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Luis Kutner

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NEWS
March 6, 1993
Luis Kutner, 84, colorful Chicago lawyer who originated the "living will" in 1930 so critically ill patients could forgo artificial life support, and who co-founded Amnesty International in 1961. For six decades, Kutner also advocated World Habeus Corpus, an international tribunal to resolve conflicts between nations. A Renaissance man, Kutner was judged one of the 15 foremost poets in America in 1952 and and his paintings are exhibited at the Metropolitan Museum of Art.
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NEWS
March 6, 1993
Luis Kutner, 84, colorful Chicago lawyer who originated the "living will" in 1930 so critically ill patients could forgo artificial life support, and who co-founded Amnesty International in 1961. For six decades, Kutner also advocated World Habeus Corpus, an international tribunal to resolve conflicts between nations. A Renaissance man, Kutner was judged one of the 15 foremost poets in America in 1952 and and his paintings are exhibited at the Metropolitan Museum of Art.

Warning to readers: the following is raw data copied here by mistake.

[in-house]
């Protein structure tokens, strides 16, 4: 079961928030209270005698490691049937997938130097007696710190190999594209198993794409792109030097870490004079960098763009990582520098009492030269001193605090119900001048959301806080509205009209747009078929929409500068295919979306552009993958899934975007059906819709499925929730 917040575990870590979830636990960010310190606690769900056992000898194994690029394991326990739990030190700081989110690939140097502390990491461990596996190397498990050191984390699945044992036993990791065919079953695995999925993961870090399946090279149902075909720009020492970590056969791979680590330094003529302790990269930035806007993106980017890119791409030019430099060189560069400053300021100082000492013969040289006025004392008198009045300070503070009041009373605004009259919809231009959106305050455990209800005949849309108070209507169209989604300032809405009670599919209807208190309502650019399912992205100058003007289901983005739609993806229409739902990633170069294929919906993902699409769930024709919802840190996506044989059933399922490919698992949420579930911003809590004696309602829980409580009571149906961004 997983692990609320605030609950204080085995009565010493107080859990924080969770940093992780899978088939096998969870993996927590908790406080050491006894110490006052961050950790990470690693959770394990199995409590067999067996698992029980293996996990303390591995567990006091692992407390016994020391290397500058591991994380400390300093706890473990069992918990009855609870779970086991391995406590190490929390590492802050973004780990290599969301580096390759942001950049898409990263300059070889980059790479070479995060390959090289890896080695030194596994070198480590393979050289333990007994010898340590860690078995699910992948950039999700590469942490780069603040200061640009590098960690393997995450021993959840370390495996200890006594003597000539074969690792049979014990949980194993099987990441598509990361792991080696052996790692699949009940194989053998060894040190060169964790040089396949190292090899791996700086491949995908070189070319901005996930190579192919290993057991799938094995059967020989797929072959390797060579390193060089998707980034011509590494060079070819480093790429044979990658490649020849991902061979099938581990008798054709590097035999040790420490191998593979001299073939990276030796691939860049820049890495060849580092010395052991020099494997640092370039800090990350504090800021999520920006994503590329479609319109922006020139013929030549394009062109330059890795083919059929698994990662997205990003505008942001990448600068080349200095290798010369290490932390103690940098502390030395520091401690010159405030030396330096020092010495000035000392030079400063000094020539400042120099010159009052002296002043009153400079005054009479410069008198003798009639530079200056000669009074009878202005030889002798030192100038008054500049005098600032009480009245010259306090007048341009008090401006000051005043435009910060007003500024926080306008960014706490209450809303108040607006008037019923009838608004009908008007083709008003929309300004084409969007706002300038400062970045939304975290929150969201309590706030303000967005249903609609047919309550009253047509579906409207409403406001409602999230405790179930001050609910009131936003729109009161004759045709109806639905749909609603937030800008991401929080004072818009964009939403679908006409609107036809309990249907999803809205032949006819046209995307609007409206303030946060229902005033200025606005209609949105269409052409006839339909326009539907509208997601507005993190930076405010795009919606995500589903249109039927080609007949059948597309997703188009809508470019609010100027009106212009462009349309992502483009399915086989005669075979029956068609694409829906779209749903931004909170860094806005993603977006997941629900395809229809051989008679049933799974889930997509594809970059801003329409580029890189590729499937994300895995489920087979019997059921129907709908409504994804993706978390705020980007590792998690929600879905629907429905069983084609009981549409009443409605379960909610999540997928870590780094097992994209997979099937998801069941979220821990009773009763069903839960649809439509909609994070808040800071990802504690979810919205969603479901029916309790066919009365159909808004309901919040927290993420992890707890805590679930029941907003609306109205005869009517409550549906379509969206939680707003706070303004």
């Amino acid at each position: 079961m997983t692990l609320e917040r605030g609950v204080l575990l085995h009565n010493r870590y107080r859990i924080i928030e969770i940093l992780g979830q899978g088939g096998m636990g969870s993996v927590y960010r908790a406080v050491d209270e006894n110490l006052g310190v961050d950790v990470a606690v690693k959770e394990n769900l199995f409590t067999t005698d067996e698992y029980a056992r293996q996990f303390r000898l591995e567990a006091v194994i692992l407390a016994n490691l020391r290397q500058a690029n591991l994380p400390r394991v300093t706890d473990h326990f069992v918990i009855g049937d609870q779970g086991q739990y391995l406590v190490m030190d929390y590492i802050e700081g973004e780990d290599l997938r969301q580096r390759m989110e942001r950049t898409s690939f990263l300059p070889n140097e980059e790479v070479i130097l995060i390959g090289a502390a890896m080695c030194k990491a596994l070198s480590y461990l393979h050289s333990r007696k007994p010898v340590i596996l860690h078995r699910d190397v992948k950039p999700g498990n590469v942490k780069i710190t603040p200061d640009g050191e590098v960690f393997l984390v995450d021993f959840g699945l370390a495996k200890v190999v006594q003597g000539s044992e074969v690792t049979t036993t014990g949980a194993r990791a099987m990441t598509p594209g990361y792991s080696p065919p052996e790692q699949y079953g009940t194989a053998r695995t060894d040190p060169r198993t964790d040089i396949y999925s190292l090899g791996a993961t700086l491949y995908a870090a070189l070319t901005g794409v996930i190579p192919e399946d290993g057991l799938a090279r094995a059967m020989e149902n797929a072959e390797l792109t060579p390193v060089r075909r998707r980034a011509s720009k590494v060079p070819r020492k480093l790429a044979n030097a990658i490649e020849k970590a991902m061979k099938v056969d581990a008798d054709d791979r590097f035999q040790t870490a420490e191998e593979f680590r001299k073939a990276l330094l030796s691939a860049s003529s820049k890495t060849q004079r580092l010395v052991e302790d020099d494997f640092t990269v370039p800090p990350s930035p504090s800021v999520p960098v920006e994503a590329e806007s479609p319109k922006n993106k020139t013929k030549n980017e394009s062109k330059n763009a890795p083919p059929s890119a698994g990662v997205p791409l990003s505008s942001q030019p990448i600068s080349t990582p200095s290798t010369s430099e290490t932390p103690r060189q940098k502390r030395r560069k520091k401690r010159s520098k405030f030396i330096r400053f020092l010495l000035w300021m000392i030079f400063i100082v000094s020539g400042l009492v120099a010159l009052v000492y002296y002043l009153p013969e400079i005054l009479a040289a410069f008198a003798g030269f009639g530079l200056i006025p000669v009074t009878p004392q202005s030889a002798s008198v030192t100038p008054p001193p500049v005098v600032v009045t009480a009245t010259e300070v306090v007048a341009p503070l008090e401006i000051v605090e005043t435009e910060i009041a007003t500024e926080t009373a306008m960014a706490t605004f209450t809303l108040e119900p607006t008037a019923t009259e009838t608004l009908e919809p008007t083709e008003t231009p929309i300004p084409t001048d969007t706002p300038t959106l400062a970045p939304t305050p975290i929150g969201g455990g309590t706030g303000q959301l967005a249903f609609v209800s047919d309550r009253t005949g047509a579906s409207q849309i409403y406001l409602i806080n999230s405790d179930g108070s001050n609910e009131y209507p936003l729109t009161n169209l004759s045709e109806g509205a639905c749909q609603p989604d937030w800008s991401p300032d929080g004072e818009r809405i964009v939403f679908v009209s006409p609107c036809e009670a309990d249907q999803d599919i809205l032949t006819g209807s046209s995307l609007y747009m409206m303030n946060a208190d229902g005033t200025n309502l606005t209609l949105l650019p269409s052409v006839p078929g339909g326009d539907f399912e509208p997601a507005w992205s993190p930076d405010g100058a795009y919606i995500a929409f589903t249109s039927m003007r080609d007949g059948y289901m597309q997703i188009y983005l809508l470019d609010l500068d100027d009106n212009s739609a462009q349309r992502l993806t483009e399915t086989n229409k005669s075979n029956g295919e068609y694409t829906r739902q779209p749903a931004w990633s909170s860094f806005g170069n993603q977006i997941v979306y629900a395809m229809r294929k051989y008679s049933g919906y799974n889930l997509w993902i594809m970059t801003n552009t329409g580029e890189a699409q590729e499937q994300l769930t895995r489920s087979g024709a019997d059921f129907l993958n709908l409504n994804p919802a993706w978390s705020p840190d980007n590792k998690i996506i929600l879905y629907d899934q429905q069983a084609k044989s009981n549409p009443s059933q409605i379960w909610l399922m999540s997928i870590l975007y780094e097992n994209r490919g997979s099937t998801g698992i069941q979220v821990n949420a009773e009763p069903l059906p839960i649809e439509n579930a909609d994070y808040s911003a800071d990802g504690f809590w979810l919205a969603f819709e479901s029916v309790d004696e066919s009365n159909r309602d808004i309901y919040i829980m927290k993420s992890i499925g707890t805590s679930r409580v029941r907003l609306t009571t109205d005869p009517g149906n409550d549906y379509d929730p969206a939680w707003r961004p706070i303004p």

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NEWS
May 23, 1988 | MYRNA OLIVER, Times Legal Affairs Writer
Making a house call in Chicago, Dr. George Thilo was attacked by four muggers and beaten severely. When gangrene developed because of his internal injuries, he knew that he would soon die. "Don't," he adamantly instructed his lawyer and close friend, Luis Kutner, "let them take any heroic measures." Kutner loyally carried out the request.
NEWS
May 23, 1988 | MYRNA OLIVER, Times Legal Affairs Writer
Making a house call in Chicago, Dr. George Thilo was attacked by four muggers and beaten severely. When gangrene developed because of his internal injuries, he knew that he would soon die. "Don't," he adamantly instructed his lawyer and close friend, Luis Kutner, "let them take any heroic measures." Kutner loyally carried out the request.
NEWS
July 17, 1986 | JIM SCHACHTER, Times Staff Writer
Angel John Zabeneh, scion of a banana- and citrus-growing family in the small Central American nation of Belize, had no hint of the detour he'd be taking when he flew to Guatemala last Nov. 10 to buy provisions for the family plantations. According to Zabeneh's account, unchallenged by U.S. authorities, an agent of the U.S.
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